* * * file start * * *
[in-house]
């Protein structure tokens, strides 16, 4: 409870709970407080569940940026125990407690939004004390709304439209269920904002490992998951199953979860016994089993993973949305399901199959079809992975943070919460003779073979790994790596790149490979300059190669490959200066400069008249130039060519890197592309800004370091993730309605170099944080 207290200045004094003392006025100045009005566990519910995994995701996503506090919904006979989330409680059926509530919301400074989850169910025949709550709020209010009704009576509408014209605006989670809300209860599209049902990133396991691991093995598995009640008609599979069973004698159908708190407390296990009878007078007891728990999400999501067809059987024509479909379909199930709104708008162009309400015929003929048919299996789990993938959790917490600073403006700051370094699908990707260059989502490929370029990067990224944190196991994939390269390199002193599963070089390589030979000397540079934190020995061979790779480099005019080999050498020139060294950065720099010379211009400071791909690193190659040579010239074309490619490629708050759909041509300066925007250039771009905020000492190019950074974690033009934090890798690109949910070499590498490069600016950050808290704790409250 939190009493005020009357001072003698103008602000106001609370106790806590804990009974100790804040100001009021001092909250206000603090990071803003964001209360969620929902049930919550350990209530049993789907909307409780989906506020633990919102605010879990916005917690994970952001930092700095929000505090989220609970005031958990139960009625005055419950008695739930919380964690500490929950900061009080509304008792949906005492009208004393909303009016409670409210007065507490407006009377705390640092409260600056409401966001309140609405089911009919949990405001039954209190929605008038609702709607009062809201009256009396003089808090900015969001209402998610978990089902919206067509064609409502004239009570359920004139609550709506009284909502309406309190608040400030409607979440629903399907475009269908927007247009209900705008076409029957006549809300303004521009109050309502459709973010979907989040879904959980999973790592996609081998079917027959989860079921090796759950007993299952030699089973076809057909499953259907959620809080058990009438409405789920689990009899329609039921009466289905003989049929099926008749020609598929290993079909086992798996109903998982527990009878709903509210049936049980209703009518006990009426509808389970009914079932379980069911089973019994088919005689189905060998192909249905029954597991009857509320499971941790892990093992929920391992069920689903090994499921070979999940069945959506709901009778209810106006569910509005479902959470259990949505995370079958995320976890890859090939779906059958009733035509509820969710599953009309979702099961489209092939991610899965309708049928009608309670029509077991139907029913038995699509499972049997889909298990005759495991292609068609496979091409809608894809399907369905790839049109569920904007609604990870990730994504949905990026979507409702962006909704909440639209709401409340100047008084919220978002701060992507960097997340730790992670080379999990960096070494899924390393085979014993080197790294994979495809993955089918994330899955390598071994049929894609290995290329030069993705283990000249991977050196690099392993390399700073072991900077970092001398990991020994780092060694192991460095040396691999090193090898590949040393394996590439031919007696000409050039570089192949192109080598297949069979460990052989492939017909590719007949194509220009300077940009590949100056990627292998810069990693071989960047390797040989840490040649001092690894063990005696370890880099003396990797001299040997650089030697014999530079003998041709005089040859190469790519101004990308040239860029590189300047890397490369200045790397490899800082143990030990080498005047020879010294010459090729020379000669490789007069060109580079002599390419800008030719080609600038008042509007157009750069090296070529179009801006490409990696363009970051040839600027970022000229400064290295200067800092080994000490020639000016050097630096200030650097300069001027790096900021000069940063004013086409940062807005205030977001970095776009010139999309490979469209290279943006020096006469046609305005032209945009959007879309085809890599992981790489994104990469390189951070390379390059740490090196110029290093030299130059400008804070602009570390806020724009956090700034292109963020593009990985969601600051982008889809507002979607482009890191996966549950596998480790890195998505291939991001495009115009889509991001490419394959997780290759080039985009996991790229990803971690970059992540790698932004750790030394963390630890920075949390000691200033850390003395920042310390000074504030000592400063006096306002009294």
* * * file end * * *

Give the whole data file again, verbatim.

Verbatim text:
[in-house]
């Protein structure tokens, strides 16, 4: 409870709970407080569940940026125990407690939004004390709304439209269920904002490992998951199953979860016994089993993973949305399901199959079809992975943070919460003779073979790994790596790149490979300059190669490959200066400069008249130039060519890197592309800004370091993730309605170099944080 207290200045004094003392006025100045009005566990519910995994995701996503506090919904006979989330409680059926509530919301400074989850169910025949709550709020209010009704009576509408014209605006989670809300209860599209049902990133396991691991093995598995009640008609599979069973004698159908708190407390296990009878007078007891728990999400999501067809059987024509479909379909199930709104708008162009309400015929003929048919299996789990993938959790917490600073403006700051370094699908990707260059989502490929370029990067990224944190196991994939390269390199002193599963070089390589030979000397540079934190020995061979790779480099005019080999050498020139060294950065720099010379211009400071791909690193190659040579010239074309490619490629708050759909041509300066925007250039771009905020000492190019950074974690033009934090890798690109949910070499590498490069600016950050808290704790409250 939190009493005020009357001072003698103008602000106001609370106790806590804990009974100790804040100001009021001092909250206000603090990071803003964001209360969620929902049930919550350990209530049993789907909307409780989906506020633990919102605010879990916005917690994970952001930092700095929000505090989220609970005031958990139960009625005055419950008695739930919380964690500490929950900061009080509304008792949906005492009208004393909303009016409670409210007065507490407006009377705390640092409260600056409401966001309140609405089911009919949990405001039954209190929605008038609702709607009062809201009256009396003089808090900015969001209402998610978990089902919206067509064609409502004239009570359920004139609550709506009284909502309406309190608040400030409607979440629903399907475009269908927007247009209900705008076409029957006549809300303004521009109050309502459709973010979907989040879904959980999973790592996609081998079917027959989860079921090796759950007993299952030699089973076809057909499953259907959620809080058990009438409405789920689990009899329609039921009466289905003989049929099926008749020609598929290993079909086992798996109903998982527990009878709903509210049936049980209703009518006990009426509808389970009914079932379980069911089973019994088919005689189905060998192909249905029954597991009857509320499971941790892990093992929920391992069920689903090994499921070979999940069945959506709901009778209810106006569910509005479902959470259990949505995370079958995320976890890859090939779906059958009733035509509820969710599953009309979702099961489209092939991610899965309708049928009608309670029509077991139907029913038995699509499972049997889909298990005759495991292609068609496979091409809608894809399907369905790839049109569920904007609604990870990730994504949905990026979507409702962006909704909440639209709401409340100047008084919220978002701060992507960097997340730790992670080379999990960096070494899924390393085979014993080197790294994979495809993955089918994330899955390598071994049929894609290995290329030069993705283990000249991977050196690099392993390399700073072991900077970092001398990991020994780092060694192991460095040396691999090193090898590949040393394996590439031919007696000409050039570089192949192109080598297949069979460990052989492939017909590719007949194509220009300077940009590949100056990627292998810069990693071989960047390797040989840490040649001092690894063990005696370890880099003396990797001299040997650089030697014999530079003998041709005089040859190469790519101004990308040239860029590189300047890397490369200045790397490899800082143990030990080498005047020879010294010459090729020379000669490789007069060109580079002599390419800008030719080609600038008042509007157009750069090296070529179009801006490409990696363009970051040839600027970022000229400064290295200067800092080994000490020639000016050097630096200030650097300069001027790096900021000069940063004013086409940062807005205030977001970095776009010139999309490979469209290279943006020096006469046609305005032209945009959007879309085809890599992981790489994104990469390189951070390379390059740490090196110029290093030299130059400008804070602009570390806020724009956090700034292109963020593009990985969601600051982008889809507002979607482009890191996966549950596998480790890195998505291939991001495009115009889509991001490419394959997780290759080039985009996991790229990803971690970059992540790698932004750790030394963390630890920075949390000691200033850390003395920042310390000074504030000592400063006096306002009294």